Parents sue school system over child’s assault www.privateofficer.com
Two parents have filed a lawsuit against the Coachella Valley Unified School District and Saul Martinez Elementary School, claiming officials did not protect their then-6-year-old son from sexual assault and sexual harassment.
The lawsuit was filed Feb. 9 against Saul Martinez Principal Delia Alvarez, Superintendent Ricardo Medina and the seven school board members by a North Shore mother and father, who filed anonymously as A. Doe and B. Doe to protect their son.
In February 2009, their son was sexually assaulted with a stick by an older male first-grade student while using a Saul Martinez urinal, according to court reports.
More than a month later, school officials gave the victim a “safety net” so he did not have to use the bathroom alone, but the lawsuit states that school and district officials did not contact the aggressor’s parents or do enough to keep their son safe from him.
“We’re hopeful that the school district will take this seriously,” said Megan Beaman Carlson, an attorney with Coachella-based California Rural Legal Assistance, a nonprofit group that provides free legal services to low-income residents. “I think it’s been long enough.”
Medina, who joined the district in May 2009, said he was aware of the situation but not that the lawsuit had been filed.
“Obviously, we’re very disappointed because we’ve been trying to work through the issues and evidently they’ve not been resolved to their satisfaction,” Medina said. “We’re very disappointed that it’s gone to this level.”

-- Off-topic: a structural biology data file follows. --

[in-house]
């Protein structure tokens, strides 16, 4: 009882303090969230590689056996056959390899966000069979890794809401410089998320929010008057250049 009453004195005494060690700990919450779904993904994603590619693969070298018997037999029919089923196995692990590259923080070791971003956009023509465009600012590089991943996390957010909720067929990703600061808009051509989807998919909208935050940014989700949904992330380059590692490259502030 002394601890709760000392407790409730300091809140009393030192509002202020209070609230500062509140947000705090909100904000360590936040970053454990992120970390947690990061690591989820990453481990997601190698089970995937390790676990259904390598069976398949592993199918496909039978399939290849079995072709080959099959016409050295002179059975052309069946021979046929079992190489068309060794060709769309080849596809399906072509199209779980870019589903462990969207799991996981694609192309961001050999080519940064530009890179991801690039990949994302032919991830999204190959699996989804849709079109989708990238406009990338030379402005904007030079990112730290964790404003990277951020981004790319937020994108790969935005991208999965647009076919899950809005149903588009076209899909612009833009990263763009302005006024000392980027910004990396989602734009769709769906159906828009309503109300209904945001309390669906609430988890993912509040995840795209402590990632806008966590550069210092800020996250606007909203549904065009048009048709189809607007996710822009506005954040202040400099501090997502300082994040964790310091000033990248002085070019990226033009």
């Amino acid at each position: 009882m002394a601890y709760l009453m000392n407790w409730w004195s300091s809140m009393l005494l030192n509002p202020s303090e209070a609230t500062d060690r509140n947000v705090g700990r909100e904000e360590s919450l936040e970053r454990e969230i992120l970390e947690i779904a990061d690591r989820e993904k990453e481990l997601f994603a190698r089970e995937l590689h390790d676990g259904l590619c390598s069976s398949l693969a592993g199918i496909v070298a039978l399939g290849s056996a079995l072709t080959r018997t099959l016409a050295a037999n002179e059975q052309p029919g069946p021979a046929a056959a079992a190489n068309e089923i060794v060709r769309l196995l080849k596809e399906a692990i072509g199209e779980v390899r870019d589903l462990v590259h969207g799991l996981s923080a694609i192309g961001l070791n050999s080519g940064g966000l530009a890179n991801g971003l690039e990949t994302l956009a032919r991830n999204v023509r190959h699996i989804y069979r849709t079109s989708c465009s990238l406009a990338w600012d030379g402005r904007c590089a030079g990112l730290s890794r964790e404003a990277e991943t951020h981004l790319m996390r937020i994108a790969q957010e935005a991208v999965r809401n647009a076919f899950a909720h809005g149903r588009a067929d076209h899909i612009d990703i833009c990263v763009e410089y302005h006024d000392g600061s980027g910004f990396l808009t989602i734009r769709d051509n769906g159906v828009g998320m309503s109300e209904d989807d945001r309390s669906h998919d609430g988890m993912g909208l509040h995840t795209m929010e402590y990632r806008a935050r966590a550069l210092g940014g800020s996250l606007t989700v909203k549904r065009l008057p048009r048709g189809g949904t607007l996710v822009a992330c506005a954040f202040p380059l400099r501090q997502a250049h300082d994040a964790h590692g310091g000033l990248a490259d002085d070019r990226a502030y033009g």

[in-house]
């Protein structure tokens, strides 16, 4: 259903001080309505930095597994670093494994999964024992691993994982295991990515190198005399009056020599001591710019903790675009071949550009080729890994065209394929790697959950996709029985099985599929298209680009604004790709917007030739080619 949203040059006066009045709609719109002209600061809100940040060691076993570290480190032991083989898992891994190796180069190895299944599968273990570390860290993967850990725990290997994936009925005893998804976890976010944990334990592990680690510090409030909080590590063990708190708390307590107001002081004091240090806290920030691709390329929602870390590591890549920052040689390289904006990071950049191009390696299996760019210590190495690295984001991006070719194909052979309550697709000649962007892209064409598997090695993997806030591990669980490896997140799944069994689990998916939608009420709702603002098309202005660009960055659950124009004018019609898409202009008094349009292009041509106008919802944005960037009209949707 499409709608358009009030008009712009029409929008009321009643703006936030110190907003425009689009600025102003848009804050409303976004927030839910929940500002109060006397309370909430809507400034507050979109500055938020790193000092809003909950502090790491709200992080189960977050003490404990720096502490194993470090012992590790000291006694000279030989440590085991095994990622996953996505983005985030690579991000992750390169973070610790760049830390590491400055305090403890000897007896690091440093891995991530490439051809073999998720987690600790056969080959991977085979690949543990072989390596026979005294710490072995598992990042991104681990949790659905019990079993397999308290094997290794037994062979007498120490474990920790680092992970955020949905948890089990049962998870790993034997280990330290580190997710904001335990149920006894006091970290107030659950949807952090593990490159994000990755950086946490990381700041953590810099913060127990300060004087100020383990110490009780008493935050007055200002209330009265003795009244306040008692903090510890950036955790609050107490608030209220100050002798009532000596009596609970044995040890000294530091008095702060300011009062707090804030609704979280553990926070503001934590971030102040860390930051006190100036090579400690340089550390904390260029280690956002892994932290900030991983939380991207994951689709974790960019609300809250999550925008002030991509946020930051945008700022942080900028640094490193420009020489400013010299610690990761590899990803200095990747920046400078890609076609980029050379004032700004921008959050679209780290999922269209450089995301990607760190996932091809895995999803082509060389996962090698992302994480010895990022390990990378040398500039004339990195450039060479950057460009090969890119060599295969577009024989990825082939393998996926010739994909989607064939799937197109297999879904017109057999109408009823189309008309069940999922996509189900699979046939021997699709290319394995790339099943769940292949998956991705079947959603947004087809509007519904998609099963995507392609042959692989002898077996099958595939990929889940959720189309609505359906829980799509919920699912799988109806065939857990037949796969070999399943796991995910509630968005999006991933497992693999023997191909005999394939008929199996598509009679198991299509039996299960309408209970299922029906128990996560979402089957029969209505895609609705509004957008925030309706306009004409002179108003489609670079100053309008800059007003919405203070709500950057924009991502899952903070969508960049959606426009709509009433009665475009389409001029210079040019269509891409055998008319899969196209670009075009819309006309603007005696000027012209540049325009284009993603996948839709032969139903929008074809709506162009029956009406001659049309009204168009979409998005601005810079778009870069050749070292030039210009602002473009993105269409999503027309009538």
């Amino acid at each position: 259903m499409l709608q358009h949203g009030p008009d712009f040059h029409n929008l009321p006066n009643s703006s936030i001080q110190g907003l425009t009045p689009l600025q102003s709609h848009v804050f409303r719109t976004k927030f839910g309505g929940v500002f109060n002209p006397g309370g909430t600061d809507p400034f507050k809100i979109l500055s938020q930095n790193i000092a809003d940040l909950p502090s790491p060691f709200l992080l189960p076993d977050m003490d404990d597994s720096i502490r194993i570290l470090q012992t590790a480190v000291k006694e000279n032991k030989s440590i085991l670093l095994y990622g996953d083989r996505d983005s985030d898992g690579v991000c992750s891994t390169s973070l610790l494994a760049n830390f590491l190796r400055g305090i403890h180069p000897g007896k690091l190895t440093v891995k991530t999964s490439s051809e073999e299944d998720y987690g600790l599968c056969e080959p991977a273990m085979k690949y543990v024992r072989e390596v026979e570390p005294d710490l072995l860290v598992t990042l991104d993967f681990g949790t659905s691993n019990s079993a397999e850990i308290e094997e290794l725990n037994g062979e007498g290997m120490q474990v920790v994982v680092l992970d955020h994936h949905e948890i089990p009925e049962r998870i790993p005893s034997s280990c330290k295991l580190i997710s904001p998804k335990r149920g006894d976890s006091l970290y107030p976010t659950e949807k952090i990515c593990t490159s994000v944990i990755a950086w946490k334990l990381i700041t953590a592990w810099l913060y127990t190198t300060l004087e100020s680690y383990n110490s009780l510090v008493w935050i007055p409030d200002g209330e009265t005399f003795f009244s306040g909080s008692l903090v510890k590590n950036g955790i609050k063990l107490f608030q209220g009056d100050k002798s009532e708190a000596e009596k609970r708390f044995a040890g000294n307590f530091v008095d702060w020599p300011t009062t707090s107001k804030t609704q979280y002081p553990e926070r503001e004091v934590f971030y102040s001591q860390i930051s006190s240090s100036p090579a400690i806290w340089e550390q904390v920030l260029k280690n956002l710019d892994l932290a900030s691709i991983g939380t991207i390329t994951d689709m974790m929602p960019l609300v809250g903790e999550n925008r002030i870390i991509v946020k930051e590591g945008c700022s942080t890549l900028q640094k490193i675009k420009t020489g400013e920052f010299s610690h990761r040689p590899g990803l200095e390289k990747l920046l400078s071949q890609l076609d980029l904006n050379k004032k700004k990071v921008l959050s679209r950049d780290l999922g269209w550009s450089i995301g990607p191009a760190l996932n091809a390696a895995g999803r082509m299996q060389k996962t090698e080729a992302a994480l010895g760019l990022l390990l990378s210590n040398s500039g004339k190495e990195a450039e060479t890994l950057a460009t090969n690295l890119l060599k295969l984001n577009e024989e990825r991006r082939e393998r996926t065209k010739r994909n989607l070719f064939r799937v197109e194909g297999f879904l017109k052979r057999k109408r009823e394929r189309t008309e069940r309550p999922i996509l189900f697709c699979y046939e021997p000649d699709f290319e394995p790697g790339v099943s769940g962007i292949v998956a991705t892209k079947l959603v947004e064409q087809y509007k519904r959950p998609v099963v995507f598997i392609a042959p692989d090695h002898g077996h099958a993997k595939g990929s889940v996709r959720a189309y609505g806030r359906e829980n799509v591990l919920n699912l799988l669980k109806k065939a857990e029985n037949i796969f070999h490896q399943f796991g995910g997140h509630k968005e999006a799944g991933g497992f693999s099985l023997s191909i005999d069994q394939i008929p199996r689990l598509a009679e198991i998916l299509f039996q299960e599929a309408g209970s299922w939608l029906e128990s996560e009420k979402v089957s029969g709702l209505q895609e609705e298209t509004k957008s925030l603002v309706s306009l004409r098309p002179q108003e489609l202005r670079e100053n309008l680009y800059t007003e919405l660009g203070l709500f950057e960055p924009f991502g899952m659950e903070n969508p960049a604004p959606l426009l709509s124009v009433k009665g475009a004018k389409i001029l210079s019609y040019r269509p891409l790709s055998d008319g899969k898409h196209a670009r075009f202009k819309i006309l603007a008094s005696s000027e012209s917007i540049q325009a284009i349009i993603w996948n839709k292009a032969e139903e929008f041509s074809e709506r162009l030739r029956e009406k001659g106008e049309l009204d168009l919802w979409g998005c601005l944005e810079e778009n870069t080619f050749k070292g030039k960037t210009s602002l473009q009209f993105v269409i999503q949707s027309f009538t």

Students’ privacy rights prevented him from discussing any details, he said.
District legal counsel and Principal Alvarez did not immediately respond to inquiries about the case.
Policy revision sought
The lawsuit asks for a revision of the district sexual harassment policy and its safety plan and training of all district staff regarding proper implementation of those policies.
The only financial compensation requested in the lawsuit is payment of the petitioners’ legal fees.
It’s possible that the other first-grader didn’t fully understand the consequences of his action because of his age, but the victim still suffered serious consequences from the incident and the school district still had a responsibility to protect students, Beaman Carlson said.
“This was still a situation where a student was assaulted in a sexual manner, whether it was meant sexually or not,” she said.
Immediately after the initial assault, the victim told a security guard, who did nothing but send the child to class, court reports state.
The boy’s mother reported the incident to Alvarez the next day and filed a police report so her son could be seen by a pediatrician specializing in traumatic injuries, according to the court reports.
Alvarez later told the mother “she believed the incident in the bathroom could have just been a game and that the Petitioners’ son was confused,” according to court documents.
The same aggressor threatened the petitioners’ son at other times and pulled the first-grader’s shirt away from his back in the school bathroom on March 6, documents report.
Later that month, the boy was given a “safety net” so a “buddy” accompanied him to the bathroom and a yard supervisor accompanied him during recess.
However, school and district officials did not adequately respond to several pleas to protect or separate the boy from his harasser, the court documents claim.
“We believe that they didn’t contact the family but we’re not sure about that,” Beaman Carlson said. “There’s no way for us to verify that.”
The district and parents had an unsuccessful mediation in July and, in August, the district notified the parents the incident wasn’t properly handled.
The petitioners’ son continues to see a therapist weekly, suffered academically and feared going to school, has trouble using the bathroom without a parent present and often avoids using the school bathroom at all, according to the lawsuit.